His phone buzzed in his pocket, startling him so much he nearly knocked over his coffee. It was a message from Mags, asking if he could print off an essay for Conor in the office printer, as the home printer was out of toner.
He was short on time, and ideas. In resignation and feeling terribly foolish, he opened the browser on his phone and laboriously typed out “how to buy drugs” with his index finger.
The search returned Pfizer, GlaxoSmithKline, Cialis and Viagra. He frowned, and amended the search to “how to buy drugs dublin”.
Boots, McCabe’s, Adrian Dunne. He amended the search again to “how to buy illegal drugs dublin”.
Finally, something promising: a website he’d never heard of called “Craigslist”, which featured dozens of posts full of alien terminology: “42O”, “Benz0$”, “Quaaludes”. Some were accompanied by photos of round clumps of some furry green substance; he suspected this might be dope, but wasn’t sure. He tapped on the first such post. The description advised him that a range of substances (“ec$tasy”, “premium Moroccan ku$h”, “#dublincocaine” and more besides) could be delivered anywhere in the city centre within two hours, and that he should contact the poster via an app called Kik. The poster’s username was xX_dota_powder_Xx.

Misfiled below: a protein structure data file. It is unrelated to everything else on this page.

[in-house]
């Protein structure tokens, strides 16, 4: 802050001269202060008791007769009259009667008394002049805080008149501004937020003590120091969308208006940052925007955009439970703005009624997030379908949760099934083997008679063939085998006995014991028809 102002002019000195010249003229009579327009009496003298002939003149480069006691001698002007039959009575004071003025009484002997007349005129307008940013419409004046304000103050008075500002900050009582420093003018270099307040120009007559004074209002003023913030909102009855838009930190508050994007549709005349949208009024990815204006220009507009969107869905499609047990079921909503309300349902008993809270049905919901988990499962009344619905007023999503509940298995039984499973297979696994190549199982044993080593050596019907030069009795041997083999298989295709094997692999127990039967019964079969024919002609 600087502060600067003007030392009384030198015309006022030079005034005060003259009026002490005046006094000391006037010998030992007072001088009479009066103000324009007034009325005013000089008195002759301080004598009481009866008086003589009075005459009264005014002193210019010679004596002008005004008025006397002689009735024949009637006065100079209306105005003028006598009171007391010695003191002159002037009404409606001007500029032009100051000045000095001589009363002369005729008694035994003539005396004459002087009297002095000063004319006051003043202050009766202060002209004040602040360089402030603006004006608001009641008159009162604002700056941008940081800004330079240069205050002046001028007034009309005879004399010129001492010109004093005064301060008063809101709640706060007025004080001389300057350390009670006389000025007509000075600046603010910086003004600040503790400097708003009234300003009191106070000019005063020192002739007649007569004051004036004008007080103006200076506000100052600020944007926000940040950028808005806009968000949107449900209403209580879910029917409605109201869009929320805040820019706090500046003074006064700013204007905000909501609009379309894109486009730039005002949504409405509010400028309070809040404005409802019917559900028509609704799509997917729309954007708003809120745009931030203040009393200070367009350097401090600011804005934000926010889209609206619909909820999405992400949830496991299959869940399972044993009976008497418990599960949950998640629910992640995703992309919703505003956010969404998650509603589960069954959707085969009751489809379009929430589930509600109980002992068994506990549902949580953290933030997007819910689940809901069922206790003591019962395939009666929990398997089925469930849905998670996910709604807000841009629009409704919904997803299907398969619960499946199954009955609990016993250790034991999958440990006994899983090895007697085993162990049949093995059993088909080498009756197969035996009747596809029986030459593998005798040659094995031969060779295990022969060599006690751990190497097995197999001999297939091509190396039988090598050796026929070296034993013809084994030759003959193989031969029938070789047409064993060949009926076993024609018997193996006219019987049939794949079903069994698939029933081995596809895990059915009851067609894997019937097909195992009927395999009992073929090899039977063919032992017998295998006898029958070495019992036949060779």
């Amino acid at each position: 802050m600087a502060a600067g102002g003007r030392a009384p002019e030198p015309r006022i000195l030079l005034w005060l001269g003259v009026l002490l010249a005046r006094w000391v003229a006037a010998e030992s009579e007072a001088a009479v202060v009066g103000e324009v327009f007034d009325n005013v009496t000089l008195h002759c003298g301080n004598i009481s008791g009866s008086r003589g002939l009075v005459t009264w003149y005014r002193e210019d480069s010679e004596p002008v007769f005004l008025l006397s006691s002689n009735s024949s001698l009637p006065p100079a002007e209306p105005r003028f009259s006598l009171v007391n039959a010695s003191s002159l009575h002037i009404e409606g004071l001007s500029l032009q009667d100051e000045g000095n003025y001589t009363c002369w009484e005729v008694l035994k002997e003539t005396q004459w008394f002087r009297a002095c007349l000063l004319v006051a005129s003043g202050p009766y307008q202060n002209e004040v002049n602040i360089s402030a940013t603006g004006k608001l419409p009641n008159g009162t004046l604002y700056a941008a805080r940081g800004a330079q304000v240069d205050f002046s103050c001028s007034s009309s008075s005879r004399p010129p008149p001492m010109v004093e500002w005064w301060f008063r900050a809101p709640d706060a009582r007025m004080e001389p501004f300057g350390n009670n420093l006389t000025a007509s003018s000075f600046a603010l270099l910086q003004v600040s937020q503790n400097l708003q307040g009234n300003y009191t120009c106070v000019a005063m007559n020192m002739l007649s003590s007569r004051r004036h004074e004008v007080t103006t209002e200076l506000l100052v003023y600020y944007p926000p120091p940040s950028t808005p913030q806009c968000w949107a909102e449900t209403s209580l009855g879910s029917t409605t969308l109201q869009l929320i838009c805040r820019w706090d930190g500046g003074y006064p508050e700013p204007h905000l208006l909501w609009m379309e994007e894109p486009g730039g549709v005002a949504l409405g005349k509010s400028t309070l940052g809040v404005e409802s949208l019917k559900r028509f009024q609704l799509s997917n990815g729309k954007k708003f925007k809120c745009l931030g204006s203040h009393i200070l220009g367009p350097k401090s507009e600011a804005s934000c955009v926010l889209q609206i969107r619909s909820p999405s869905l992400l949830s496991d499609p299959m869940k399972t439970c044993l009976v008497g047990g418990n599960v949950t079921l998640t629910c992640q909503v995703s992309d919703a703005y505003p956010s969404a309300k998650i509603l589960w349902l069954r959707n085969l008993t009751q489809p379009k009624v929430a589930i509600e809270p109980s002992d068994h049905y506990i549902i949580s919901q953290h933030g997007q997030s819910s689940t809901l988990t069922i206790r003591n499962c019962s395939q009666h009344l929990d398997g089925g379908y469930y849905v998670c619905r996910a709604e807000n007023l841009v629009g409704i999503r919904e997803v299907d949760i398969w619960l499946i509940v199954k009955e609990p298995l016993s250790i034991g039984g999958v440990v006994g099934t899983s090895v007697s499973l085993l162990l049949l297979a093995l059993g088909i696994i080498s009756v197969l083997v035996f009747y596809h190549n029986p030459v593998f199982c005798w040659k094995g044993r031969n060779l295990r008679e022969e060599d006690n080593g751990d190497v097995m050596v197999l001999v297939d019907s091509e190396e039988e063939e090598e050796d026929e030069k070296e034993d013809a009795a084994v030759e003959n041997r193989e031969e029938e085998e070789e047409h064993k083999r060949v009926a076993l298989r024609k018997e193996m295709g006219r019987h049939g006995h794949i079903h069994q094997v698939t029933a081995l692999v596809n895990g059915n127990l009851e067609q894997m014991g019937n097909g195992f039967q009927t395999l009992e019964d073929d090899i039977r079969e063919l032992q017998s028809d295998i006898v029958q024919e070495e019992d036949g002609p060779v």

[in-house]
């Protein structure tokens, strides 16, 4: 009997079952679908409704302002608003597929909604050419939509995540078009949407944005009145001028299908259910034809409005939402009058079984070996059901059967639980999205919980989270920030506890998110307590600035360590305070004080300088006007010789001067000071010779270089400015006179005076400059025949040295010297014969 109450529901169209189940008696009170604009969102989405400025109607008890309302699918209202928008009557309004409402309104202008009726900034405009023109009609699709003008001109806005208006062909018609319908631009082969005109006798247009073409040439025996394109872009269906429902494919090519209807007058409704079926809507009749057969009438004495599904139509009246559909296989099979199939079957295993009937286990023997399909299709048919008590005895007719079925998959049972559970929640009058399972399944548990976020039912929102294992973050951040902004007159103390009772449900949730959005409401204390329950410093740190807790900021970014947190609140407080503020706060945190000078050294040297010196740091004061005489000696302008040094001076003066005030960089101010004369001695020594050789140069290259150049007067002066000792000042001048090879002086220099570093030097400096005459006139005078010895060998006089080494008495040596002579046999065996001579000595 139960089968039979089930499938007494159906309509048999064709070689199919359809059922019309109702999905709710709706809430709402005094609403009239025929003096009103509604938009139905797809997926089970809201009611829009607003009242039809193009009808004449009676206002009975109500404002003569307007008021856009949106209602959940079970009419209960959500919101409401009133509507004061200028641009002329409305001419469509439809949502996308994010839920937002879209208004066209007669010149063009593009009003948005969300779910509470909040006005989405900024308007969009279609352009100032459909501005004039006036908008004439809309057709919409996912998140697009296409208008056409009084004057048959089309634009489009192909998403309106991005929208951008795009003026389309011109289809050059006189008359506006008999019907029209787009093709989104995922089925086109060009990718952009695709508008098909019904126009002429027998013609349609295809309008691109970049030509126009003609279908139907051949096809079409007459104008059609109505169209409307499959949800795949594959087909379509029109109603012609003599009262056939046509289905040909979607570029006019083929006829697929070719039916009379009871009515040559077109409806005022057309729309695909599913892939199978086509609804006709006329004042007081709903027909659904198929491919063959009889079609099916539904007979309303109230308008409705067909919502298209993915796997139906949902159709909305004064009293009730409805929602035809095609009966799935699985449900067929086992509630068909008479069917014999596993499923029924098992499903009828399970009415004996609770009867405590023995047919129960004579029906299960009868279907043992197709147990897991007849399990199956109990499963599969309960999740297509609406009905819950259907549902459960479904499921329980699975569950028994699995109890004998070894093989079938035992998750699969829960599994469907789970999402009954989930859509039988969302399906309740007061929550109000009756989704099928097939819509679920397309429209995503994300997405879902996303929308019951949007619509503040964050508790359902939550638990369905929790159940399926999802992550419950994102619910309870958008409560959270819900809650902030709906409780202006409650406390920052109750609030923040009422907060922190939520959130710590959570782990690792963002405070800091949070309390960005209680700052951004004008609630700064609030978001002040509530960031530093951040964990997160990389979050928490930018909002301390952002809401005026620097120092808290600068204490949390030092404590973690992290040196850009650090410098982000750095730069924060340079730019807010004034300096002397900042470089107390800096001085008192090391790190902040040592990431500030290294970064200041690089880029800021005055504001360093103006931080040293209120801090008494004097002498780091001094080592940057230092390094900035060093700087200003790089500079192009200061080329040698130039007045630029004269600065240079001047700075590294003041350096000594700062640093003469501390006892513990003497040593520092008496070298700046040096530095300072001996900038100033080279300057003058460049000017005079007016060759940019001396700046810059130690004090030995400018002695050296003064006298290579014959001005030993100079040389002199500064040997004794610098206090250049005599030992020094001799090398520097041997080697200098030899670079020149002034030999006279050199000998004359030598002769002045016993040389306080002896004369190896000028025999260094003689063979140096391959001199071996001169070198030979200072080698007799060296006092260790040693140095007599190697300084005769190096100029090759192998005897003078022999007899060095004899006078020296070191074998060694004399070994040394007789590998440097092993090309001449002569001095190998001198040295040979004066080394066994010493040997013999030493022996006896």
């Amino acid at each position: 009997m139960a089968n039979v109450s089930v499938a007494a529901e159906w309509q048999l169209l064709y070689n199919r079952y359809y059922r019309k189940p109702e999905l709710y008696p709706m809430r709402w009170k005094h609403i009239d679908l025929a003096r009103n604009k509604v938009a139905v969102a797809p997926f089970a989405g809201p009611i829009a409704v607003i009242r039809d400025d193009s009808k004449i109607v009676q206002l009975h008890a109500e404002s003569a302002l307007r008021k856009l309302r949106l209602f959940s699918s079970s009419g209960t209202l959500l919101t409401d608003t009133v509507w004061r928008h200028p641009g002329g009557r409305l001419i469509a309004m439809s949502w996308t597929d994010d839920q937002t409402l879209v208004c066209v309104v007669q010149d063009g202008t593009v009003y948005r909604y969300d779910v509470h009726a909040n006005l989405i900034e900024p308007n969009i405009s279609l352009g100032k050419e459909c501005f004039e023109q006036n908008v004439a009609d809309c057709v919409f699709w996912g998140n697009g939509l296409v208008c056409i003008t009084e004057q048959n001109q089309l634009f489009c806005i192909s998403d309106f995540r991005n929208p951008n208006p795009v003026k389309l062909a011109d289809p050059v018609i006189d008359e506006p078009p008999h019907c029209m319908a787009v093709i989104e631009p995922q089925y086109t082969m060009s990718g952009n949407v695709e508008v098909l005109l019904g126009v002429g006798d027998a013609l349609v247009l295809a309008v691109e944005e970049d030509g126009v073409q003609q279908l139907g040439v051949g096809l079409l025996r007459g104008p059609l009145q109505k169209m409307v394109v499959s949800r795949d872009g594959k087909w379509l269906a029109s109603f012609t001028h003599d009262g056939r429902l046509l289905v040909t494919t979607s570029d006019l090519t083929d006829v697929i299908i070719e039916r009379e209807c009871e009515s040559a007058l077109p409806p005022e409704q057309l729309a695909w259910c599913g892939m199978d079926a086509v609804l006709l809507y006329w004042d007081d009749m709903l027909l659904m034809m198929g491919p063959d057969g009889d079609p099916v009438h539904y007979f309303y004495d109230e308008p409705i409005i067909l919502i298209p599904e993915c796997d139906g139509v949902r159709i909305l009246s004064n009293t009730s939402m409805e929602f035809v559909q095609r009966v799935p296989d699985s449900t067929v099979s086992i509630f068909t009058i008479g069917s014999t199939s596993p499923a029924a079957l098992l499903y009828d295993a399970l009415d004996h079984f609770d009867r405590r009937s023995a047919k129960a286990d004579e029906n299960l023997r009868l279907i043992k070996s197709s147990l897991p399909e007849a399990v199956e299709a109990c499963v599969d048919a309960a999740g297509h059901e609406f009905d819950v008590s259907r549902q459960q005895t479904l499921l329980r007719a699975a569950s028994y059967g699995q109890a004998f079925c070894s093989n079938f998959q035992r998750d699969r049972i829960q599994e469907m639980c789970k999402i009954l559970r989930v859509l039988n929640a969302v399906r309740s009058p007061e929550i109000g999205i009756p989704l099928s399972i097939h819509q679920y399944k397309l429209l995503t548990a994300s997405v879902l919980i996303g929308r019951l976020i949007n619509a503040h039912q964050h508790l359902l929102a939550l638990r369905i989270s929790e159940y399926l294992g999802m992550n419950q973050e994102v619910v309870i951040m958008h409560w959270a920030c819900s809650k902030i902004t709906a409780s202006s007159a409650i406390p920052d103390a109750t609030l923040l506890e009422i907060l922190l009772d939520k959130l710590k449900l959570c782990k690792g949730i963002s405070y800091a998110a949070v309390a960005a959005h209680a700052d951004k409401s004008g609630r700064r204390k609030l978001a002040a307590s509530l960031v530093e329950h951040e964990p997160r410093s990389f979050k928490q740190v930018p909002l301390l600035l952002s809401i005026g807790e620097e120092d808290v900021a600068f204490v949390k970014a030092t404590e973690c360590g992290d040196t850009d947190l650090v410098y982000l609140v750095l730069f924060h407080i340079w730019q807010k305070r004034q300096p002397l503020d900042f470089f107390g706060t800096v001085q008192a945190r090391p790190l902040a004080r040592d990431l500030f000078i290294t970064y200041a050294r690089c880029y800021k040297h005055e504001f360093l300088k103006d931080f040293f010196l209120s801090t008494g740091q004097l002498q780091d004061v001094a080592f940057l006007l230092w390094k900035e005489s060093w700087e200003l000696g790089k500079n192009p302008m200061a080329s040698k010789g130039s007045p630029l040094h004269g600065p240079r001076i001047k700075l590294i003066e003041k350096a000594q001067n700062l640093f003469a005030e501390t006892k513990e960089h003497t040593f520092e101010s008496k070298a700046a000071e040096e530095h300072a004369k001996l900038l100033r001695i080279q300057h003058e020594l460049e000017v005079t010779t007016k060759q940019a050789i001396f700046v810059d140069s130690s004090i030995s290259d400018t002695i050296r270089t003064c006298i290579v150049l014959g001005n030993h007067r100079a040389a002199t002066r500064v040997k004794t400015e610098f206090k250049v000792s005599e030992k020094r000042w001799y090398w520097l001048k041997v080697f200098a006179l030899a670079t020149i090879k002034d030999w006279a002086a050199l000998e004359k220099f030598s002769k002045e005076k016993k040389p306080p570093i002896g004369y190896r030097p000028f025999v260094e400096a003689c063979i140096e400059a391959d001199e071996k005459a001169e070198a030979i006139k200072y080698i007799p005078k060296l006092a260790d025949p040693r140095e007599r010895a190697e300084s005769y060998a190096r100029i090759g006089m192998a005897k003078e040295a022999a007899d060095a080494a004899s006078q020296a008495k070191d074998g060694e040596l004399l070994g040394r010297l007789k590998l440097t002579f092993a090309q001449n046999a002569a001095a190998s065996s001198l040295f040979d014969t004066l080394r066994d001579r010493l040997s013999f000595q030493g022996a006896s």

After a full hour of embarrassment, Ger had reached his peak: the cold sweats had ceased, the palpitations gradually attenuating in intensity. At this point, no option remained but to barrel through the awkwardness to the other side. Signalling the barista for the same again, he downloaded Kik and set up a profile. When the app prompted him to fill in his personal details, he thoughtlessly entered his forename, but then stopped himself: presumably a degree of discretion would be advisable. He deleted “Ger” and replaced it with “drugbuyer2016”.
He found “xX_dota_powder_Xx” and, taking a deep breath, texted “Hello”.
Three tortuous minutes later, a response: “howiya pal what’s the story”
His right knee jiggling up and down, Ger replied, “How’s it going… I saw your ad… I want to buy some drugs”
“ha ha cool what do you need”
Ger hesitated: if this person became aware of just how ignorant Ger was, he was sure to be ripped off. Best to forestall that revelation as long as practicable. “What have you got on you?” he asked.
xX_dota_powder_Xx replied: “ive got everything pal
“got a few ounces of some banger hash in over the weekend
“few grams of ket, 30 quid a gram
“ive about 20 yokes with beamer stamps on them”